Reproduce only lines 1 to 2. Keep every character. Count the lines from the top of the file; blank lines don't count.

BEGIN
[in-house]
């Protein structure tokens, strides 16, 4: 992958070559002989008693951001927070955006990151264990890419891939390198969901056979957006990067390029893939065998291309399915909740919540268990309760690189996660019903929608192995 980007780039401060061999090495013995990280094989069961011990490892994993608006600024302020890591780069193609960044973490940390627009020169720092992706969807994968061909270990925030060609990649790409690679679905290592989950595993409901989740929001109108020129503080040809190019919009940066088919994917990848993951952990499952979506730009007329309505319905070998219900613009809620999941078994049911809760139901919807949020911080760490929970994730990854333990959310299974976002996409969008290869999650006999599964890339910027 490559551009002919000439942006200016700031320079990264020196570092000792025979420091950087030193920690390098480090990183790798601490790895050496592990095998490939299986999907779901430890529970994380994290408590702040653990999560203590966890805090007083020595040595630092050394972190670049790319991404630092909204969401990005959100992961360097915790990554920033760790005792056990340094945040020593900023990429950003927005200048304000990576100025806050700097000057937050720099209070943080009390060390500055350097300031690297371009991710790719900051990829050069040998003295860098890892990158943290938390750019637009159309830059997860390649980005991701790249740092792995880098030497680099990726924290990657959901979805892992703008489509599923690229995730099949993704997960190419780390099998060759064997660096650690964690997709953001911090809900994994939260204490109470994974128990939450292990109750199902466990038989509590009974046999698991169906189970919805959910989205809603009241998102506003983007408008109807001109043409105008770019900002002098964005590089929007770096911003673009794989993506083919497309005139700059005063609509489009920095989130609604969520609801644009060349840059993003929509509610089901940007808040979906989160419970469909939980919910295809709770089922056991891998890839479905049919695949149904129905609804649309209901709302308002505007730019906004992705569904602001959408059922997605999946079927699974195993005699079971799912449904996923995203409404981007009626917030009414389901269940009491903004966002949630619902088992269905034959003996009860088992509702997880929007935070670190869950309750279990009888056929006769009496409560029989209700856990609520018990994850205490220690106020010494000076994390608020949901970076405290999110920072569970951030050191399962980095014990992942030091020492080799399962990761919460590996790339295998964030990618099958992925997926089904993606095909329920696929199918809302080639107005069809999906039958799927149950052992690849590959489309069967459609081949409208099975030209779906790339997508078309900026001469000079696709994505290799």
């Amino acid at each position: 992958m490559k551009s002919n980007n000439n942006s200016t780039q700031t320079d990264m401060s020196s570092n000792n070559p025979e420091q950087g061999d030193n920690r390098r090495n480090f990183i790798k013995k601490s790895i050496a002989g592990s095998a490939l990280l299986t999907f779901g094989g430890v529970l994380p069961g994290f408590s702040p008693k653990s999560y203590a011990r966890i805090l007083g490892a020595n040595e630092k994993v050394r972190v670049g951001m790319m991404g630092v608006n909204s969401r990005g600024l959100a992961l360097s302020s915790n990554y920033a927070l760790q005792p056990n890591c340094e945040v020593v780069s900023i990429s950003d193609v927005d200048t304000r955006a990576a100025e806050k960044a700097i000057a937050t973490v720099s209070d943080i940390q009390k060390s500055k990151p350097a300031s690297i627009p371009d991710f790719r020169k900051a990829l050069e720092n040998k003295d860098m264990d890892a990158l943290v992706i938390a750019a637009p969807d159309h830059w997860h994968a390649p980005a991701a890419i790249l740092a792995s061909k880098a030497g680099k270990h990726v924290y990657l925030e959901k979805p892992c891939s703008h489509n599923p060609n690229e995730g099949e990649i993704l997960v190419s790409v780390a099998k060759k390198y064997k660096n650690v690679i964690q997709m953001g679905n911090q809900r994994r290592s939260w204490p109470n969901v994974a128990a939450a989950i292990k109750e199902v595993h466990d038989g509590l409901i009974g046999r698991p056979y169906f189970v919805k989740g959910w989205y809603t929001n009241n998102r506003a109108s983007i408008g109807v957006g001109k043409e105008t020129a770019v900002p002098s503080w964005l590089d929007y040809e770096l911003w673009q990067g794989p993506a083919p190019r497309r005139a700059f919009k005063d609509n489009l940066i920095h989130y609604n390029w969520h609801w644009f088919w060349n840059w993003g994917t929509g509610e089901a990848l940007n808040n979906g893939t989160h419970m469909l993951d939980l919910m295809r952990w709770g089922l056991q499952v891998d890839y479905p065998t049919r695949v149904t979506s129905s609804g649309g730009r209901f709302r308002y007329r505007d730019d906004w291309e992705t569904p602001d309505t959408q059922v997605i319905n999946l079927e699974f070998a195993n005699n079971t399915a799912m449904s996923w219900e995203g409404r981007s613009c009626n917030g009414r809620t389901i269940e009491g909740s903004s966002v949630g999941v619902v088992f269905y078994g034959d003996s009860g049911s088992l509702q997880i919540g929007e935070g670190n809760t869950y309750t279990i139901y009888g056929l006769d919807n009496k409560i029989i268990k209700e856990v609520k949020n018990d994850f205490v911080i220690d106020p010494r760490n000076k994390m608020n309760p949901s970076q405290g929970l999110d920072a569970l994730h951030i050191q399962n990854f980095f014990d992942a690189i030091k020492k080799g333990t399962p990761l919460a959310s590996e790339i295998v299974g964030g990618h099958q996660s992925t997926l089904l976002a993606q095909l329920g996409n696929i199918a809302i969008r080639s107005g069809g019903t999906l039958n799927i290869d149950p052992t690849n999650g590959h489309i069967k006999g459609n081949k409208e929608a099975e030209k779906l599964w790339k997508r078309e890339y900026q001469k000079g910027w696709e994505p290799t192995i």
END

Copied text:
[in-house]
């Protein structure tokens, strides 16, 4: 992958070559002989008693951001927070955006990151264990890419891939390198969901056979957006990067390029893939065998291309399915909740919540268990309760690189996660019903929608192995 980007780039401060061999090495013995990280094989069961011990490892994993608006600024302020890591780069193609960044973490940390627009020169720092992706969807994968061909270990925030060609990649790409690679679905290592989950595993409901989740929001109108020129503080040809190019919009940066088919994917990848993951952990499952979506730009007329309505319905070998219900613009809620999941078994049911809760139901919807949020911080760490929970994730990854333990959310299974976002996409969008290869999650006999599964890339910027 490559551009002919000439942006200016700031320079990264020196570092000792025979420091950087030193920690390098480090990183790798601490790895050496592990095998490939299986999907779901430890529970994380994290408590702040653990999560203590966890805090007083020595040595630092050394972190670049790319991404630092909204969401990005959100992961360097915790990554920033760790005792056990340094945040020593900023990429950003927005200048304000990576100025806050700097000057937050720099209070943080009390060390500055350097300031690297371009991710790719900051990829050069040998003295860098890892990158943290938390750019637009159309830059997860390649980005991701790249740092792995880098030497680099990726924290990657959901979805892992703008489509599923690229995730099949993704997960190419780390099998060759064997660096650690964690997709953001911090809900994994939260204490109470994974128990939450292990109750199902466990038989509590009974046999698991169906189970919805959910989205809603009241998102506003983007408008109807001109043409105008770019900002002098964005590089929007770096911003673009794989993506083919497309005139700059005063609509489009920095989130609604969520609801644009060349840059993003929509509610089901940007808040979906989160419970469909939980919910295809709770089922056991891998890839479905049919695949149904129905609804649309209901709302308002505007730019906004992705569904602001959408059922997605999946079927699974195993005699079971799912449904996923995203409404981007009626917030009414389901269940009491903004966002949630619902088992269905034959003996009860088992509702997880929007935070670190869950309750279990009888056929006769009496409560029989209700856990609520018990994850205490220690106020010494000076994390608020949901970076405290999110920072569970951030050191399962980095014990992942030091020492080799399962990761919460590996790339295998964030990618099958992925997926089904993606095909329920696929199918809302080639107005069809999906039958799927149950052992690849590959489309069967459609081949409208099975030209779906790339997508078309900026001469000079696709994505290799």